Still, some say the lack of non-monetary provisions in the settlement reflects a disturbing lack of change in the university's mindset about sexual misconduct.
They point to the comment Interim President John Engler made after the settlement, when he said only a handful of the more than 300 Nassar accusers attended MSU.
Trinea Gonczar, one of Nassar's accusers, said she was abused by Nassar when she was 9 years old and went to MSU's sports medicine clinic, where Nassar worked. Many other young women saw him when they were children and at the same clinic, she said.
"A lot of stuff that happened to these girls was not age-level of university," Gonczar said. "When you have something called Michigan State University sports medicine, that is a direct avenue of Michigan State. That is still direct involvement,"
Establishing Michigan State's accountability has been a goal among Nassar's accusers for a long time, which is why everyone wanted a formal apology, she said.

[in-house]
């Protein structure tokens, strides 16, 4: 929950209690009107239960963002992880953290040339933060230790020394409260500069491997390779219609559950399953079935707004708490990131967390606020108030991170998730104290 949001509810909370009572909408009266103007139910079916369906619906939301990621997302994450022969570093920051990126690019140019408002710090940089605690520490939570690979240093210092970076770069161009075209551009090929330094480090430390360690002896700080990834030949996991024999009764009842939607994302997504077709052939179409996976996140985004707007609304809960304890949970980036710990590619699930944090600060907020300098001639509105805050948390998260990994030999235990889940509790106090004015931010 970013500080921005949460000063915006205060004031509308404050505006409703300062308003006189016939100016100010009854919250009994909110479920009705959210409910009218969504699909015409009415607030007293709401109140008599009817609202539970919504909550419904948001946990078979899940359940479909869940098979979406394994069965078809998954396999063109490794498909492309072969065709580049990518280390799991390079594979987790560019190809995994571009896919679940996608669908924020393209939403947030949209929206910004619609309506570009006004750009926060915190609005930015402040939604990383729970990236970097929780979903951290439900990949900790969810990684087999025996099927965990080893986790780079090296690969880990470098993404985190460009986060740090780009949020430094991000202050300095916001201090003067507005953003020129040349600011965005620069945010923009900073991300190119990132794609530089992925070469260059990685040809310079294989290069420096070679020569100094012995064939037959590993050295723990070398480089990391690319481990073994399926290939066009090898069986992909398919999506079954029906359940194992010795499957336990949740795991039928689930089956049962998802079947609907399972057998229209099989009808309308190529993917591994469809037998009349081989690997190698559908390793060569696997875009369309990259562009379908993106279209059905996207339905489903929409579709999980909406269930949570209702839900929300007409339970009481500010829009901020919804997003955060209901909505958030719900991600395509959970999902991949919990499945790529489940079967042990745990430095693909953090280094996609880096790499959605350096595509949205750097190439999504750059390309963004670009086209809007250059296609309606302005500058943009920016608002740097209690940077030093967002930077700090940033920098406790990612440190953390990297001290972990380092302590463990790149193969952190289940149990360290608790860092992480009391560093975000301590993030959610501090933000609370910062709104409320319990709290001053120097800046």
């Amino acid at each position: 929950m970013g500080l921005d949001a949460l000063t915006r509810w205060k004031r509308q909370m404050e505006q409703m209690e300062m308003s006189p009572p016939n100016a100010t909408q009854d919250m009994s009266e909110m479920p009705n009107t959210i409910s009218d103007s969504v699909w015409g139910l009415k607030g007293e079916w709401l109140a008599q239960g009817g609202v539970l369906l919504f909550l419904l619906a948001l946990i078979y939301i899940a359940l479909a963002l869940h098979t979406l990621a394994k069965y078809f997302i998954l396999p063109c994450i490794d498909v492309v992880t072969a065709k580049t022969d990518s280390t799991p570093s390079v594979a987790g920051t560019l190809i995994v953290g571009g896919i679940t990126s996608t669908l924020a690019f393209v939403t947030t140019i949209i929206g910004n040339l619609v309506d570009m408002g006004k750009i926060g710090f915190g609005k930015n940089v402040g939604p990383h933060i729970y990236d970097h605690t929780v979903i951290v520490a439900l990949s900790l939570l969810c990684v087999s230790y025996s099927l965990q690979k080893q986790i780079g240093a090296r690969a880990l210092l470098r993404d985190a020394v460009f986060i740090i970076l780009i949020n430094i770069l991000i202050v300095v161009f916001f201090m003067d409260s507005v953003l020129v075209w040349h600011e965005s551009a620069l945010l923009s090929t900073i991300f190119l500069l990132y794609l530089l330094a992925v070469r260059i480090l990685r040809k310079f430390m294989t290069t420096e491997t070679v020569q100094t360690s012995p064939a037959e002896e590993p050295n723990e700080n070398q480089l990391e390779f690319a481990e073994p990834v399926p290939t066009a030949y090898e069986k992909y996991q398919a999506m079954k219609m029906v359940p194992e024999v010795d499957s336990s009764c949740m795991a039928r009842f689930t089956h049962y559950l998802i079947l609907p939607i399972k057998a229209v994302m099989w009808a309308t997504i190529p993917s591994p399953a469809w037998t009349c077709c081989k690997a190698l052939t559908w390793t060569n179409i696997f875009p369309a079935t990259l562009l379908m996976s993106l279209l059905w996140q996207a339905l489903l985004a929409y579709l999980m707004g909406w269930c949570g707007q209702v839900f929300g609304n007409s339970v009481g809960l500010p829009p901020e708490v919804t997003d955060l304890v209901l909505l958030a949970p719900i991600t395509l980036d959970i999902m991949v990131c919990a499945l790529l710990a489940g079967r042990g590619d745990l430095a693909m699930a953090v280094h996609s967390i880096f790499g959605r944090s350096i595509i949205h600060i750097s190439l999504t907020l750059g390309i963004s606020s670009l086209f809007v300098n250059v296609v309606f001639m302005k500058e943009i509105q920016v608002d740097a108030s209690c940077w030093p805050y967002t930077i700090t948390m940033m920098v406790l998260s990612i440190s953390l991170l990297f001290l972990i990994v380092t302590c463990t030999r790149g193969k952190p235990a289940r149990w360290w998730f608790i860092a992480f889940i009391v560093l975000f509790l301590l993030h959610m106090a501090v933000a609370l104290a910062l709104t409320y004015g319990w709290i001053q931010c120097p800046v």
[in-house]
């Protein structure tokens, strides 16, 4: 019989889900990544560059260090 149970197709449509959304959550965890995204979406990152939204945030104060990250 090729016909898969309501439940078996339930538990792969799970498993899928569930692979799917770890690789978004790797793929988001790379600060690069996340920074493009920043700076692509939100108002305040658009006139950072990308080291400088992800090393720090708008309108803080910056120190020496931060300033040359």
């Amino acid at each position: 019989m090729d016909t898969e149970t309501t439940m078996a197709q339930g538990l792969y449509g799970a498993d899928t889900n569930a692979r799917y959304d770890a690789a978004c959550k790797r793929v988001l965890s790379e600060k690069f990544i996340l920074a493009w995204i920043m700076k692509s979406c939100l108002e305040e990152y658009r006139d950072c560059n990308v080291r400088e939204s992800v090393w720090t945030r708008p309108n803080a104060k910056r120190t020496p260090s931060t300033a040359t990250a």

"They just don't want to take any accountability for their involvement," Gonczar said. "Every time they keep making statements, it's more victim-shaming, like they didn't do anything wrong. They could have done things right: Apologized, teamed up with us and we could have been a force to be reckoned with."
Gonczar, the fund development director for the Wayne County Sexual Assault Forensic Examiner's Program, said there is a reason many sexual assault victims don't come forward — and may continue to avoid reporting abuse at Michigan State -- because of leadership's attitude throughout this ordeal.
"There's lot of forms of victim-shaming, and insinuating that we are liars, or we are doing things for the wrong reasons," said Gonczar, 37. "If they had taken some time to talk to us, they would have understood we wanted to help them and we wanted to help them change their culture and we wanted to help them learn from this mistake. Instead, it's been them versus us."